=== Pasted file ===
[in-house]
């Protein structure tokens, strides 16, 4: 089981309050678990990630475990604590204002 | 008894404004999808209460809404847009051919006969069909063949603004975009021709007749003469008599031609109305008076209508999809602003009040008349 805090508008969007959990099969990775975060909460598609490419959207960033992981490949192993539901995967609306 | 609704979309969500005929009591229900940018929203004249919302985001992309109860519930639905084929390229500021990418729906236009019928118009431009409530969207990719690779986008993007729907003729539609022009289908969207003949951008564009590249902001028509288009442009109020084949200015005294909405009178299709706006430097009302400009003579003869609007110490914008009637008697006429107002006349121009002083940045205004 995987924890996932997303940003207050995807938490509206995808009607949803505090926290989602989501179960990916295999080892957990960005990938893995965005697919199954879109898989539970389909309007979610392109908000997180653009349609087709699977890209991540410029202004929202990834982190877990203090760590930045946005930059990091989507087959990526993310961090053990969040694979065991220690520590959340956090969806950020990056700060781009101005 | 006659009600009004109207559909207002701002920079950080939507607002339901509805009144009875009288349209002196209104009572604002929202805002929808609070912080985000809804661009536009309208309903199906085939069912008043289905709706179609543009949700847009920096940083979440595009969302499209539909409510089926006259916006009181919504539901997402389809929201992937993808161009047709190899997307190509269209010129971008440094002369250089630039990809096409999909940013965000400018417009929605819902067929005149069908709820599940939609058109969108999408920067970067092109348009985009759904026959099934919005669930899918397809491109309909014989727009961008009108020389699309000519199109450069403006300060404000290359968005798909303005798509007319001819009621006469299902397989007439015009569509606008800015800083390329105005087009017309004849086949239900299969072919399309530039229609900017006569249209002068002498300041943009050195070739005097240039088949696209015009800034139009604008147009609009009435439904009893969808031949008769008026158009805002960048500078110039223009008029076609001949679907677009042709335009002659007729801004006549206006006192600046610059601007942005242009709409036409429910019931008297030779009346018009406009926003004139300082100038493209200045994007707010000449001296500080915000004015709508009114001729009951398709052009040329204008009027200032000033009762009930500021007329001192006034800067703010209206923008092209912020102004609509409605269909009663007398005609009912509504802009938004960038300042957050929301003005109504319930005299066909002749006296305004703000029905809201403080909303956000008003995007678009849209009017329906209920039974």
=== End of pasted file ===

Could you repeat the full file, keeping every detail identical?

[in-house]
């Protein structure tokens, strides 16, 4: 089981309050678990990630475990604590204002 | 008894404004999808209460809404847009051919006969069909063949603004975009021709007749003469008599031609109305008076209508999809602003009040008349 805090508008969007959990099969990775975060909460598609490419959207960033992981490949192993539901995967609306 | 609704979309969500005929009591229900940018929203004249919302985001992309109860519930639905084929390229500021990418729906236009019928118009431009409530969207990719690779986008993007729907003729539609022009289908969207003949951008564009590249902001028509288009442009109020084949200015005294909405009178299709706006430097009302400009003579003869609007110490914008009637008697006429107002006349121009002083940045205004 995987924890996932997303940003207050995807938490509206995808009607949803505090926290989602989501179960990916295999080892957990960005990938893995965005697919199954879109898989539970389909309007979610392109908000997180653009349609087709699977890209991540410029202004929202990834982190877990203090760590930045946005930059990091989507087959990526993310961090053990969040694979065991220690520590959340956090969806950020990056700060781009101005 | 006659009600009004109207559909207002701002920079950080939507607002339901509805009144009875009288349209002196209104009572604002929202805002929808609070912080985000809804661009536009309208309903199906085939069912008043289905709706179609543009949700847009920096940083979440595009969302499209539909409510089926006259916006009181919504539901997402389809929201992937993808161009047709190899997307190509269209010129971008440094002369250089630039990809096409999909940013965000400018417009929605819902067929005149069908709820599940939609058109969108999408920067970067092109348009985009759904026959099934919005669930899918397809491109309909014989727009961008009108020389699309000519199109450069403006300060404000290359968005798909303005798509007319001819009621006469299902397989007439015009569509606008800015800083390329105005087009017309004849086949239900299969072919399309530039229609900017006569249209002068002498300041943009050195070739005097240039088949696209015009800034139009604008147009609009009435439904009893969808031949008769008026158009805002960048500078110039223009008029076609001949679907677009042709335009002659007729801004006549206006006192600046610059601007942005242009709409036409429910019931008297030779009346018009406009926003004139300082100038493209200045994007707010000449001296500080915000004015709508009114001729009951398709052009040329204008009027200032000033009762009930500021007329001192006034800067703010209206923008092209912020102004609509409605269909009663007398005609009912509504802009938004960038300042957050929301003005109504319930005299066909002749006296305004703000029905809201403080909303956000008003995007678009849209009017329906209920039974």